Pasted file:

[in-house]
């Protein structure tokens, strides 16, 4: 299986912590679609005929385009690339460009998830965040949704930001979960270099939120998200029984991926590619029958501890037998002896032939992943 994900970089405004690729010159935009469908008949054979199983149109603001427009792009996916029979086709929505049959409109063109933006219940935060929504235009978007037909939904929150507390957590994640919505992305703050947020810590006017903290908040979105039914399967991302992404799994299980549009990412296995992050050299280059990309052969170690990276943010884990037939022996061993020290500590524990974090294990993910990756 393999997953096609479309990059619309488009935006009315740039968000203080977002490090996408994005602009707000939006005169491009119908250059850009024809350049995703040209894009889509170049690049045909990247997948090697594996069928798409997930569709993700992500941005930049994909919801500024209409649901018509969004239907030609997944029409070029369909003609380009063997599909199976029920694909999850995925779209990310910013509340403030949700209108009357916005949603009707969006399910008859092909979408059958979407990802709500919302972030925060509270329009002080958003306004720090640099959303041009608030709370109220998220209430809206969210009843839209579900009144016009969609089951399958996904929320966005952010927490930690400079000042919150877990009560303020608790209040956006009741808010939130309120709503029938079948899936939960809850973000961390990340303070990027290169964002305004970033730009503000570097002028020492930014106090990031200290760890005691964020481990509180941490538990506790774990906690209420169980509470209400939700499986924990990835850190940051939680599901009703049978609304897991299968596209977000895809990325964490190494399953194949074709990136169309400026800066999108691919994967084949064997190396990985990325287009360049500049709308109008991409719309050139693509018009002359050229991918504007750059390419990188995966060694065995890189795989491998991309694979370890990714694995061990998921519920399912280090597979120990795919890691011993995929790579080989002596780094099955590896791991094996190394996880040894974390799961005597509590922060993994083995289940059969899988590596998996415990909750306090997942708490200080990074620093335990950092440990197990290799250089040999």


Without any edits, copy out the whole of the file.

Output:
[in-house]
């Protein structure tokens, strides 16, 4: 299986912590679609005929385009690339460009998830965040949704930001979960270099939120998200029984991926590619029958501890037998002896032939992943 994900970089405004690729010159935009469908008949054979199983149109603001427009792009996916029979086709929505049959409109063109933006219940935060929504235009978007037909939904929150507390957590994640919505992305703050947020810590006017903290908040979105039914399967991302992404799994299980549009990412296995992050050299280059990309052969170690990276943010884990037939022996061993020290500590524990974090294990993910990756 393999997953096609479309990059619309488009935006009315740039968000203080977002490090996408994005602009707000939006005169491009119908250059850009024809350049995703040209894009889509170049690049045909990247997948090697594996069928798409997930569709993700992500941005930049994909919801500024209409649901018509969004239907030609997944029409070029369909003609380009063997599909199976029920694909999850995925779209990310910013509340403030949700209108009357916005949603009707969006399910008859092909979408059958979407990802709500919302972030925060509270329009002080958003306004720090640099959303041009608030709370109220998220209430809206969210009843839209579900009144016009969609089951399958996904929320966005952010927490930690400079000042919150877990009560303020608790209040956006009741808010939130309120709503029938079948899936939960809850973000961390990340303070990027290169964002305004970033730009503000570097002028020492930014106090990031200290760890005691964020481990509180941490538990506790774990906690209420169980509470209400939700499986924990990835850190940051939680599901009703049978609304897991299968596209977000895809990325964490190494399953194949074709990136169309400026800066999108691919994967084949064997190396990985990325287009360049500049709308109008991409719309050139693509018009002359050229991918504007750059390419990188995966060694065995890189795989491998991309694979370890990714694995061990998921519920399912280090597979120990795919890691011993995929790579080989002596780094099955590896791991094996190394996880040894974390799961005597509590922060993994083995289940059969899988590596998996415990909750306090997942708490200080990074620093335990950092440990197990290799250089040999």